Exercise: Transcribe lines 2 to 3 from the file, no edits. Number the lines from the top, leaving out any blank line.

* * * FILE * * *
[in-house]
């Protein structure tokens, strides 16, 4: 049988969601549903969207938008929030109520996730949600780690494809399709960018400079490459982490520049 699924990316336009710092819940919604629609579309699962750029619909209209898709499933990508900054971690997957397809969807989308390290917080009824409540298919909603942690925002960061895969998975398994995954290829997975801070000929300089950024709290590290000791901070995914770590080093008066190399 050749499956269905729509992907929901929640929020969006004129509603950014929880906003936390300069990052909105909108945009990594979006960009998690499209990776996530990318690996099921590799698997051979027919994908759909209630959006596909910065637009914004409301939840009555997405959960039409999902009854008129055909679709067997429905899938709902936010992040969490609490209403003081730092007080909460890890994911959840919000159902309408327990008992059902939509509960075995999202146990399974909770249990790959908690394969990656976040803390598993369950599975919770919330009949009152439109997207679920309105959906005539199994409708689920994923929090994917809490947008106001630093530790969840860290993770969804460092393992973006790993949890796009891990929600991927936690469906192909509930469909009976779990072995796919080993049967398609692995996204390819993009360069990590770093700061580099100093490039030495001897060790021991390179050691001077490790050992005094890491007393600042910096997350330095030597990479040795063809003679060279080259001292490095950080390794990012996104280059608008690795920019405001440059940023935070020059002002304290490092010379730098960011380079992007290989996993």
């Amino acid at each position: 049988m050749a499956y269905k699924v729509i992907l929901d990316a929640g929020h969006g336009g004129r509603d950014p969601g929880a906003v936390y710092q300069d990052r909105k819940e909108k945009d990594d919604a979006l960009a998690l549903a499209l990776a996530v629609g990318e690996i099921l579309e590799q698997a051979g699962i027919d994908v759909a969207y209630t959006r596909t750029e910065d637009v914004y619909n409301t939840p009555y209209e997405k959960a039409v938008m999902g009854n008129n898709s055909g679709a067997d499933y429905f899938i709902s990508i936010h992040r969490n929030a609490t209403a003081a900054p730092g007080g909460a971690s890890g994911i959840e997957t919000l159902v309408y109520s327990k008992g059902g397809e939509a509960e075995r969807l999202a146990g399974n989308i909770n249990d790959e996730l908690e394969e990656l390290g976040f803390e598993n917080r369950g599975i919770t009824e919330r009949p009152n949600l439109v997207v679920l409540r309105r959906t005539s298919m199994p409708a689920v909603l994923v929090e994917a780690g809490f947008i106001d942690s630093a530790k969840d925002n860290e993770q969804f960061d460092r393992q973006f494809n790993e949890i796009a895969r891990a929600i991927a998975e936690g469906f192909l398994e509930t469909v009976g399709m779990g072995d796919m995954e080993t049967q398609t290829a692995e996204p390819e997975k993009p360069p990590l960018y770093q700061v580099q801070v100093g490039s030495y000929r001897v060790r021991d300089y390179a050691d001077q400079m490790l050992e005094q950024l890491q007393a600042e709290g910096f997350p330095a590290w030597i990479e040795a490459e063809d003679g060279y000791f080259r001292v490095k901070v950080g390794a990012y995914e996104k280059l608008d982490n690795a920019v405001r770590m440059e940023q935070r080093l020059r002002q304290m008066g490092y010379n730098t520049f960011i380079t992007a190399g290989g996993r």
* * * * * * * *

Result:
């Protein structure tokens, strides 16, 4: 049988969601549903969207938008929030109520996730949600780690494809399709960018400079490459982490520049 699924990316336009710092819940919604629609579309699962750029619909209209898709499933990508900054971690997957397809969807989308390290917080009824409540298919909603942690925002960061895969998975398994995954290829997975801070000929300089950024709290590290000791901070995914770590080093008066190399 050749499956269905729509992907929901929640929020969006004129509603950014929880906003936390300069990052909105909108945009990594979006960009998690499209990776996530990318690996099921590799698997051979027919994908759909209630959006596909910065637009914004409301939840009555997405959960039409999902009854008129055909679709067997429905899938709902936010992040969490609490209403003081730092007080909460890890994911959840919000159902309408327990008992059902939509509960075995999202146990399974909770249990790959908690394969990656976040803390598993369950599975919770919330009949009152439109997207679920309105959906005539199994409708689920994923929090994917809490947008106001630093530790969840860290993770969804460092393992973006790993949890796009891990929600991927936690469906192909509930469909009976779990072995796919080993049967398609692995996204390819993009360069990590770093700061580099100093490039030495001897060790021991390179050691001077490790050992005094890491007393600042910096997350330095030597990479040795063809003679060279080259001292490095950080390794990012996104280059608008690795920019405001440059940023935070020059002002304290490092010379730098960011380079992007290989996993």
């Amino acid at each position: 049988m050749a499956y269905k699924v729509i992907l929901d990316a929640g929020h969006g336009g004129r509603d950014p969601g929880a906003v936390y710092q300069d990052r909105k819940e909108k945009d990594d919604a979006l960009a998690l549903a499209l990776a996530v629609g990318e690996i099921l579309e590799q698997a051979g699962i027919d994908v759909a969207y209630t959006r596909t750029e910065d637009v914004y619909n409301t939840p009555y209209e997405k959960a039409v938008m999902g009854n008129n898709s055909g679709a067997d499933y429905f899938i709902s990508i936010h992040r969490n929030a609490t209403a003081a900054p730092g007080g909460a971690s890890g994911i959840e997957t919000l159902v309408y109520s327990k008992g059902g397809e939509a509960e075995r969807l999202a146990g399974n989308i909770n249990d790959e996730l908690e394969e990656l390290g976040f803390e598993n917080r369950g599975i919770t009824e919330r009949p009152n949600l439109v997207v679920l409540r309105r959906t005539s298919m199994p409708a689920v909603l994923v929090e994917a780690g809490f947008i106001d942690s630093a530790k969840d925002n860290e993770q969804f960061d460092r393992q973006f494809n790993e949890i796009a895969r891990a929600i991927a998975e936690g469906f192909l398994e509930t469909v009976g399709m779990g072995d796919m995954e080993t049967q398609t290829a692995e996204p390819e997975k993009p360069p990590l960018y770093q700061v580099q801070v100093g490039s030495y000929r001897v060790r021991d300089y390179a050691d001077q400079m490790l050992e005094q950024l890491q007393a600042e709290g910096f997350p330095a590290w030597i990479e040795a490459e063809d003679g060279y000791f080259r001292v490095k901070v950080g390794a990012y995914e996104k280059l608008d982490n690795a920019v405001r770590m440059e940023q935070r080093l020059r002002q304290m008066g490092y010379n730098t520049f960011i380079t992007a190399g290989g996993r």